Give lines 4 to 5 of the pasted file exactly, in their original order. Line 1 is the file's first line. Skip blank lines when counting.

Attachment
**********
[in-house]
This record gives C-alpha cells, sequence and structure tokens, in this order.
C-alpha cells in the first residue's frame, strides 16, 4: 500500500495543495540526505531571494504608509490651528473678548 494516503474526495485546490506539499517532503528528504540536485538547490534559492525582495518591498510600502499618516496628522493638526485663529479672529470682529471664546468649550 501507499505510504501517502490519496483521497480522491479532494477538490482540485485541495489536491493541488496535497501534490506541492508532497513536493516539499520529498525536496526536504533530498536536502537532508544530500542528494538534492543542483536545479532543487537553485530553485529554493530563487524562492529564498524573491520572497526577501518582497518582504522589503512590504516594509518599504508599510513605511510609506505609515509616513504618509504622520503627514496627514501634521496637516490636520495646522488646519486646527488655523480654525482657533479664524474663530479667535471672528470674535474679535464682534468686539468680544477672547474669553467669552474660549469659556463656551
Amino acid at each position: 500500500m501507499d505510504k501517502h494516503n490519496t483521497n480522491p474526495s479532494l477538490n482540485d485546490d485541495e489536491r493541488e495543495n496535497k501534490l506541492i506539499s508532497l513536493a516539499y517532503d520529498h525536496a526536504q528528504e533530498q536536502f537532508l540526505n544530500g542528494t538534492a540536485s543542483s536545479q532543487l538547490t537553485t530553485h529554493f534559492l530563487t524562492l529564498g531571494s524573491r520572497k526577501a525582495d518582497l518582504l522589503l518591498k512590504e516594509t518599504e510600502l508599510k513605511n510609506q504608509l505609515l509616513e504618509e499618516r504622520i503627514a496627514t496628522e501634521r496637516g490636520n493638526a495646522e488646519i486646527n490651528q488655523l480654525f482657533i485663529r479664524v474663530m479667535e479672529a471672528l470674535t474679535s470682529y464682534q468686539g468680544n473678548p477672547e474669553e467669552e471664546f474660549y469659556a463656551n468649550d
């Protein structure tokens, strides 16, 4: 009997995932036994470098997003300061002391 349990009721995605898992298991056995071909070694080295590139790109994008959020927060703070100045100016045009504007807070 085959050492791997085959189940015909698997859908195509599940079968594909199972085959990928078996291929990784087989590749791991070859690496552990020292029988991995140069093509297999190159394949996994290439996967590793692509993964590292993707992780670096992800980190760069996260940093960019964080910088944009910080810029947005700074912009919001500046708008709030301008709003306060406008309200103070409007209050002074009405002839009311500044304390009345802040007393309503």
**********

Amino acid at each position: 500500500m501507499d505510504k501517502h494516503n490519496t483521497n480522491p474526495s479532494l477538490n482540485d485546490d485541495e489536491r493541488e495543495n496535497k501534490l506541492i506539499s508532497l513536493a516539499y517532503d520529498h525536496a526536504q528528504e533530498q536536502f537532508l540526505n544530500g542528494t538534492a540536485s543542483s536545479q532543487l538547490t537553485t530553485h529554493f534559492l530563487t524562492l529564498g531571494s524573491r520572497k526577501a525582495d518582497l518582504l522589503l518591498k512590504e516594509t518599504e510600502l508599510k513605511n510609506q504608509l505609515l509616513e504618509e499618516r504622520i503627514a496627514t496628522e501634521r496637516g490636520n493638526a495646522e488646519i486646527n490651528q488655523l480654525f482657533i485663529r479664524v474663530m479667535e479672529a471672528l470674535t474679535s470682529y464682534q468686539g468680544n473678548p477672547e474669553e467669552e471664546f474660549y469659556a463656551n468649550d
């Protein structure tokens, strides 16, 4: 009997995932036994470098997003300061002391 349990009721995605898992298991056995071909070694080295590139790109994008959020927060703070100045100016045009504007807070 085959050492791997085959189940015909698997859908195509599940079968594909199972085959990928078996291929990784087989590749791991070859690496552990020292029988991995140069093509297999190159394949996994290439996967590793692509993964590292993707992780670096992800980190760069996260940093960019964080910088944009910080810029947005700074912009919001500046708008709030301008709003306060406008309200103070409007209050002074009405002839009311500044304390009345802040007393309503």